- Ranger Nick: What Are Prescribed Burns, and Why Are They Important?
- GPB Education: How Prescribed Fires Help Manage Forests | Georgia Forests
- Photos of controlled burning or #GoodFire on the Chattahoochee-Oconee NFs (on right)
- Do You Know Burner Bob?
- 2019 Planned Prescribed Fire Map (Google)
- Prior activity:
Smokey Bear on Prescribed Fire
Smokey Bear on safe debris burning.
Georgia Forestry Commission
Fire is a very important element in the health of many ecosystems, whether it is a raging wildfire or a controlled burn. Of course, it's much better to have a controlled burn if you want a healthy forest. Take a look at this brochure to learn more about how fire is used as a tool to create healthier forests in the Appalachian Mountains.
Carefully planned and controlled prescribed fire during the spring growing season can provide ideal habitat conditions for wild turkey and other wildlife.
Prescribed fire is used to maintain various vegetation communities required by many wildlife species. This publication provides brief summaries of the biology and the most recent science of fire effects for select wildlife species. Photos are included as well as locations where habitat management for those species can be seen on public lands in the southern Appalachian region.
The Southern Blue Ridge Fire Learning Network has identified and prioritized six fire-dependent ecozones (ecological zones)—areas that support plant and animal communities characteristic of the local environment. This guide summarizes fire needs and effects for these systems and many of the species within them.
Prescribed fire is a critical land management tool that keeps our forests healthy, but sometimes results in smoke in some communities. Smoke modeling is the process of using computer dispersion modeling tools to estimate downwind concentrations of pollutants resulting from fires. In other words, this tool anticipates where the smoke will go and allows us to adjust our methods to achieve a desired outcome.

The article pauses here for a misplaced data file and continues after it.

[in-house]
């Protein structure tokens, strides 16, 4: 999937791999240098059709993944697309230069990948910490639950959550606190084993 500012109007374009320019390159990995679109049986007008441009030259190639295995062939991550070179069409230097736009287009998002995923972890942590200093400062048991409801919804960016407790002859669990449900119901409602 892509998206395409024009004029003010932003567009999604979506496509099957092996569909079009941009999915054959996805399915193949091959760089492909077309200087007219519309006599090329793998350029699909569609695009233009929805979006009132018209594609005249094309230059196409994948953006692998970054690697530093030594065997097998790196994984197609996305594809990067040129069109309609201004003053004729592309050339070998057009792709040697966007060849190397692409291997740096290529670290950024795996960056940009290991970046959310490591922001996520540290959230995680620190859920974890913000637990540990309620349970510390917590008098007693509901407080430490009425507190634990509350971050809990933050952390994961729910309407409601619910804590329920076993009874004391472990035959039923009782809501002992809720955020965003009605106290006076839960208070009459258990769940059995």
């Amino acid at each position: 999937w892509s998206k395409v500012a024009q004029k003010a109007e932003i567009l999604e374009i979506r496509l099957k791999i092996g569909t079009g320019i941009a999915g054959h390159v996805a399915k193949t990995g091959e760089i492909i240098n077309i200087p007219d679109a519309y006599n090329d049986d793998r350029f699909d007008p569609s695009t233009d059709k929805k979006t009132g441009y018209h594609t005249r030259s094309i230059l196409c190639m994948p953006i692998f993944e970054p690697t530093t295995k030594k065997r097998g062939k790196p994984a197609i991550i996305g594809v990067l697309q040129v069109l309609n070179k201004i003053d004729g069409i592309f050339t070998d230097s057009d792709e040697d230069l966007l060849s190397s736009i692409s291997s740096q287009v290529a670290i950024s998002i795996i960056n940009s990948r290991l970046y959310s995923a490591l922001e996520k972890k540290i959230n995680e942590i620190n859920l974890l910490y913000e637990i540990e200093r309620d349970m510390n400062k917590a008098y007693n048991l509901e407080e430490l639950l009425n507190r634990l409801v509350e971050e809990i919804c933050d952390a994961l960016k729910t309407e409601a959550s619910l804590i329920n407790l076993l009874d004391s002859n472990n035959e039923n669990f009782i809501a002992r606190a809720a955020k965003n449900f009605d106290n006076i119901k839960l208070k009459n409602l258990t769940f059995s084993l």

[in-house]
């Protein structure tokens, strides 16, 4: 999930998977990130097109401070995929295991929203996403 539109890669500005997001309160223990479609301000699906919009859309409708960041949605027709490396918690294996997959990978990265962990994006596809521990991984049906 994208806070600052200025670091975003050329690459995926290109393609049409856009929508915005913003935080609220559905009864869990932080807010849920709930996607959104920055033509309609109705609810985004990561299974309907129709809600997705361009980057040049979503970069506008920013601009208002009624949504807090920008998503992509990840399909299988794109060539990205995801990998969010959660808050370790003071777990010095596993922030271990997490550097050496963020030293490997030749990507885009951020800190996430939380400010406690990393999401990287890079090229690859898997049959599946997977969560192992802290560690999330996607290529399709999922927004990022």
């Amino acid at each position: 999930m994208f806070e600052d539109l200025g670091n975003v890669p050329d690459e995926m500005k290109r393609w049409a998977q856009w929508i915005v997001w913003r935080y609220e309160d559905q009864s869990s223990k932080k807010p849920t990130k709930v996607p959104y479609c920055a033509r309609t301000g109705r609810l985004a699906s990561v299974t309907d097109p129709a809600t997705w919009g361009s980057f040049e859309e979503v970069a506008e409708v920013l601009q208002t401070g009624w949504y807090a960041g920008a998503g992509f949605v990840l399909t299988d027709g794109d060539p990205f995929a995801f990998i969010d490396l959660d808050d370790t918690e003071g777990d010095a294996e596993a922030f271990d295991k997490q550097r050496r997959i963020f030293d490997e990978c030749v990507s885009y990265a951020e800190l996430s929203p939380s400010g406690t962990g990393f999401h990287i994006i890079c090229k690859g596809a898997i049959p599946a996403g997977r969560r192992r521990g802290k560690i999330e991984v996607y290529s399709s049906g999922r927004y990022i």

Amphibians and reptiles tend to be most active during the spring and summer, when it’s warmer. A recent USDA Forest Service study compared how herpetofauna respond to prescribed fires conducted during the growing season – when vegetation is actively growing – versus those in dormant season months.
This publication is a guide for resource managers on planning and executing prescribed burns in Southern forests and grasslands. It includes explanations of reasons for prescribed burning, environmental effects, weather, and techniques as well as general information on prescribed burning. (2012 Aug, Science Update SRS-054) by USFS Southern Research Station.
Southern Research Station articles and science about prescribed fire, including a few selected stories referenced below. The Southern Research Station is part of the Nation's largest forestry research organization—USDA Forest Service Research and Development—the leading organization for research on natural resource management and sustainability in the United States.
Conducted every three years, these surveys help encourage the appropriate use of prescribed fire as a means to improve forest health and public safety. The 2018 survey found Georgia burns more than 1 million acres annually. The survey was prepared by the National Association of State Foresters (NASF) and the Coalition of Prescribed Fire Councils (CPFC).
Through an existing partnership agreement, the Chattahoochee-Oconee National Forest was able to utilize a NPS Southeast Region Fire Management owned and operated compact tracked loader equipped with a specialized mastication head to treat more than 24 tons of woody material and over growth at a critical communication tower site.